By Julie Reardon
Resolutions & Participation Trophies
Every year, the Publisher asks us for our New Year’s resolutions. Since I don’t normally make them, I thought it might be fun to make just one for 2017. So this year, I think I’ll find someone or something to blame for every bad thing that happens in my life. I might even take up the rallying cry of white trash everywhere when something goes wrong and shriek, “I’ll sue you!” And I’ll be expecting a trophy for any sport or competition I enter, along with praises and honors for non-participation.
I don’t think I’d be the only one that would benefit from the new culture of participation trophies. It has some enticing possibilities for country living, especially out here where people brandish money like it’s a trophy. It might even serve to bring down the prices of big showy mansions with manicured acreage if everyone just left things au naturel. And imagine how exciting our spring steeplechase season will be when horses line up and walk to the finish line. Jumping the obstacles could be optional. Horse shows, too, might benefit from a kinder, gentler approach to awarding ribbons. Why bother to be the best if mediocre will get you a ribbon? You could save all kinds of money on instruction, show clothing and tack and all kinds of time spent practicing, not to mention the elbow grease and labor spent on cleaning and braiding your horse to look nice. And year end awards? Pffft, who needs those?
Dog shows and performance events would be well served with participation trophies for anything canine with a pulse. The growing sport of dogs jumping off docks should reward all who give it a try instead of the ones that leap the furthest. As for the shows that are beauty pageants, shouldn’t the ugly ones get something too? And field trials are way too cut throat; I propose affirmative action for retriever field trials because they’re dominated by Labradors and I have Chesapeake Bay Retrievers. I think you should get an automatic trophy for entering a Chesapeake or a Golden Retriever. Further, if you pay your entry fee and show up, you should get a ribbon and points toward your dog’s Field Champion title.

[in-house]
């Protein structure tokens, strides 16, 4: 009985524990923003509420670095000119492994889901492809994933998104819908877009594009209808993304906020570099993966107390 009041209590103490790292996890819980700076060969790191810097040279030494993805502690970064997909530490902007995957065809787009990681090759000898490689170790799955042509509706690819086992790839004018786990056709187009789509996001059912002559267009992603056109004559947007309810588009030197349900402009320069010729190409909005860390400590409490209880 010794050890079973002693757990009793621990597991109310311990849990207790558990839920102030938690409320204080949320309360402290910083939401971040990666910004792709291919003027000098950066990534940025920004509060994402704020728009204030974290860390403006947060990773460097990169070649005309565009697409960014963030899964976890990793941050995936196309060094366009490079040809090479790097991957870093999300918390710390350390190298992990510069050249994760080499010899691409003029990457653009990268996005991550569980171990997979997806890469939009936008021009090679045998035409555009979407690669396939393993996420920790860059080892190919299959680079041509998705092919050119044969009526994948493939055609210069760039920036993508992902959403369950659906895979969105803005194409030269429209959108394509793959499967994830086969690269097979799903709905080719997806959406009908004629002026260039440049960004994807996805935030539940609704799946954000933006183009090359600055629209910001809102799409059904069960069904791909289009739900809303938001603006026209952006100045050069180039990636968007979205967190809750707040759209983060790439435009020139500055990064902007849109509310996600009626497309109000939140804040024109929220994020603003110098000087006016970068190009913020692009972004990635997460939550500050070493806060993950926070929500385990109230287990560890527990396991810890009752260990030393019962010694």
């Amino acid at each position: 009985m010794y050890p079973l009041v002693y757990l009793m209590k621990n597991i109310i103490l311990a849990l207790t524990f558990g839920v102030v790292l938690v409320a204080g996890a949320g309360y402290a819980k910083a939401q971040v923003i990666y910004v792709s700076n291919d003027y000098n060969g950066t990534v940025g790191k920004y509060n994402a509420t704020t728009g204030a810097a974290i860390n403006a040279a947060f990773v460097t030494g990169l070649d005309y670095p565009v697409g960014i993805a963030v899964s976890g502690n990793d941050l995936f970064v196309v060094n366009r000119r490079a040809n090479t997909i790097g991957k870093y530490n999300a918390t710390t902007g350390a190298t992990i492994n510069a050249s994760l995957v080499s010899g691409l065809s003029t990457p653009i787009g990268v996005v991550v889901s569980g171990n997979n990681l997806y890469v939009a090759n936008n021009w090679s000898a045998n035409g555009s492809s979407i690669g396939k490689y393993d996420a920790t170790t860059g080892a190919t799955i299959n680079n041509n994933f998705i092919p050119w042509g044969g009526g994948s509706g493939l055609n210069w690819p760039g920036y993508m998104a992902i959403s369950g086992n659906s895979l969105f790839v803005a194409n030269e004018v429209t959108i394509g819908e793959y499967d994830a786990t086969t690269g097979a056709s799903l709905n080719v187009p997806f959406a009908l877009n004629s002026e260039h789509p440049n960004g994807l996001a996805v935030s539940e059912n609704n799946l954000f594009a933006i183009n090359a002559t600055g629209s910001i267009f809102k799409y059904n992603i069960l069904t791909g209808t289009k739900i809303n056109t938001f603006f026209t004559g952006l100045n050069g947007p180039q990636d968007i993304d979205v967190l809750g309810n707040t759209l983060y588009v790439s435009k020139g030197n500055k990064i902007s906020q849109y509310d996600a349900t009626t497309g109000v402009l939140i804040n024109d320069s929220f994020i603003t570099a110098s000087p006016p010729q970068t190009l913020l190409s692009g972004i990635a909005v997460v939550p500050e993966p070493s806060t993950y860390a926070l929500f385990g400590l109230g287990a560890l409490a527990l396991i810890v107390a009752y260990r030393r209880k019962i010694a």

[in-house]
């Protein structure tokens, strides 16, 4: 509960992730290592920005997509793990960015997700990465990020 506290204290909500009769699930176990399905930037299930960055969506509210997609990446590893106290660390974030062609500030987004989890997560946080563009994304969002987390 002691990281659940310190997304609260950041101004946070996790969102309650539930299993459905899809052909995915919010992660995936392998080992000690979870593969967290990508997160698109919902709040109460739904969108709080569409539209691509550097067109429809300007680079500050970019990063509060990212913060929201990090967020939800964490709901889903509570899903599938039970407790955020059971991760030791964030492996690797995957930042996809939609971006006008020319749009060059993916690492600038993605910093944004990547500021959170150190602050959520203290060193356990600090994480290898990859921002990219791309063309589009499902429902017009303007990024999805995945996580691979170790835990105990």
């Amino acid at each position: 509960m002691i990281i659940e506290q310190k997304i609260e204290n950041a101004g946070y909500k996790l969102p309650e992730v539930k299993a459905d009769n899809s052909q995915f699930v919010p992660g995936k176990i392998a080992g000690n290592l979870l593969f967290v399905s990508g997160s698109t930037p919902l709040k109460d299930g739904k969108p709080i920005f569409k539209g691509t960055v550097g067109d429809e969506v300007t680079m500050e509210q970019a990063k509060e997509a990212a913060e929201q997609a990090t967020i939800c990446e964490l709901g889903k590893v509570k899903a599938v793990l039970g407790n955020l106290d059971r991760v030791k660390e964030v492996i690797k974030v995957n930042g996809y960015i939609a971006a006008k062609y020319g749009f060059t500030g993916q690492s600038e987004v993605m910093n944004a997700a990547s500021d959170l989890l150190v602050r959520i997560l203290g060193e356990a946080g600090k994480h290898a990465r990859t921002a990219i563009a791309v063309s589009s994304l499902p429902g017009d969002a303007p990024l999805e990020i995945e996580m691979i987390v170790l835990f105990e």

Exciting possibilities cross all sporting lines, from high school football to traveling soccer leagues, if everyone got to win. Wouldn’t it be thrilling to watch track and field sports where no one was timed, no jumps were measured and everyone was declared a winner? We could take tackling, sacking and blocking out of football entirely, from junior varsity through the NFL. No one would have to worry about concussions or question a touchdown or penalty flag. Marathons and half marathons would be much more fun if everyone who crossed the finish line, heck everyone who lined up at the start, got a trophy. No need for grueling workouts and training.
Wineries out here, too, could benefit from a new kinder, gentler culture if they won prizes for batches of vinegary swill not fit for hogs at the prestigious wine judgings here and abroad. Why discourage a winery from making something that tastes awful? The vintner no doubt spent as much time on the swill as they did on their good stuff, so let’s recognize that effort. Visitors trying to choose from among the area’s many wineries, or seeking to buy a Virginia wine, don’t really need to know which are the best, because the sorry tasting ones aren’t their fault.
Along those same lines, the competitions at county fairs for the best pie, biggest gourd, finest lamb or calf aren’t really needed, especially as many children exhibit there, and we sure wouldn’t want their tender psyches damaged by not getting a blue ribbon and trophy.
So, dear readers, let me hear from you. What sports or events do you think would benefit from more participation trophies? Happy New Year to everyone!
Comments may be sent to Julie’s attention at firstname.lastname@example.org